People cooking over tiny stoves on the sidewalk might soon be a thing of the past.
Hanoi’s new etiquette rules include a ban on cooking on the sidewalk to improve the city’s image.
Open-air cooking is so common in Hanoi that it seems as if half of the city’s population is sitting around sidewalk fires all day.
Hanoi is renowned for its street food, with stalls selling everything from complicated soups and meat skewers, to noodles and baguettes.
It is not uncommon to see local people sitting down on plastic stools at a table covered with tarp to enjoy a meal.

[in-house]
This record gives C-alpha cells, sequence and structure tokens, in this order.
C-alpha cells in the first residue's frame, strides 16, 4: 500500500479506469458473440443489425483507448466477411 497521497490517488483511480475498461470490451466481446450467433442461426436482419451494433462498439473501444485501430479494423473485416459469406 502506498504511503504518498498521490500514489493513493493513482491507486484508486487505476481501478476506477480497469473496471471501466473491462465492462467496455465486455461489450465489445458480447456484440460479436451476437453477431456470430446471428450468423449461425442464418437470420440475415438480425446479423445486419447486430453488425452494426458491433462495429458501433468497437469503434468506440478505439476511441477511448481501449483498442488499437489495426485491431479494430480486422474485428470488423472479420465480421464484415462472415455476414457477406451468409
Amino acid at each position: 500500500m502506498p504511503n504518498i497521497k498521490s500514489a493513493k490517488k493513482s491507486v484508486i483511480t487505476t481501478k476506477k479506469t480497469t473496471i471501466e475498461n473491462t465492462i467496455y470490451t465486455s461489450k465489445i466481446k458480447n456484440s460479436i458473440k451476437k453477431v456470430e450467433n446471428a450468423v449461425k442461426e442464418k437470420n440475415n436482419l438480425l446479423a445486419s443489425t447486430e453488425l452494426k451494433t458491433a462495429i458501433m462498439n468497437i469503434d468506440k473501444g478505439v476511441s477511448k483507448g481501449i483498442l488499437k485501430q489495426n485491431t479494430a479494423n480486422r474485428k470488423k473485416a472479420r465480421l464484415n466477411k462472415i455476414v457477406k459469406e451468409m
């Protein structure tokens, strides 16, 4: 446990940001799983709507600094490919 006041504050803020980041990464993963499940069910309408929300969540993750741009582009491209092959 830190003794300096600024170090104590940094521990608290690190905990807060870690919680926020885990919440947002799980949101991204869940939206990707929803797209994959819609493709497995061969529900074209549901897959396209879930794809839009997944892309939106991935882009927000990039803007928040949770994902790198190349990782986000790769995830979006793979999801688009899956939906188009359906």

Since the cost of a gas or charcoal stove is relatively low, restaurant owners and residents prefer them to indoor electric ovens.
Hanoi also wants to put an end to the practice of burning paper offerings for deceased relatives.
According to local tradition, Vietnamese people burn paper effigies for their ancestors, ranging from stacks of money, bank cards, watches, smart phones and pieces of jewelry, to models of high-end motorbikes and sports cars.
Hanoi has been working on etiquette rules since 2012, most of which are intended to prevent acts such as littering, spitting, urinating in public, using bad language and dressing in a provocative or indecent way.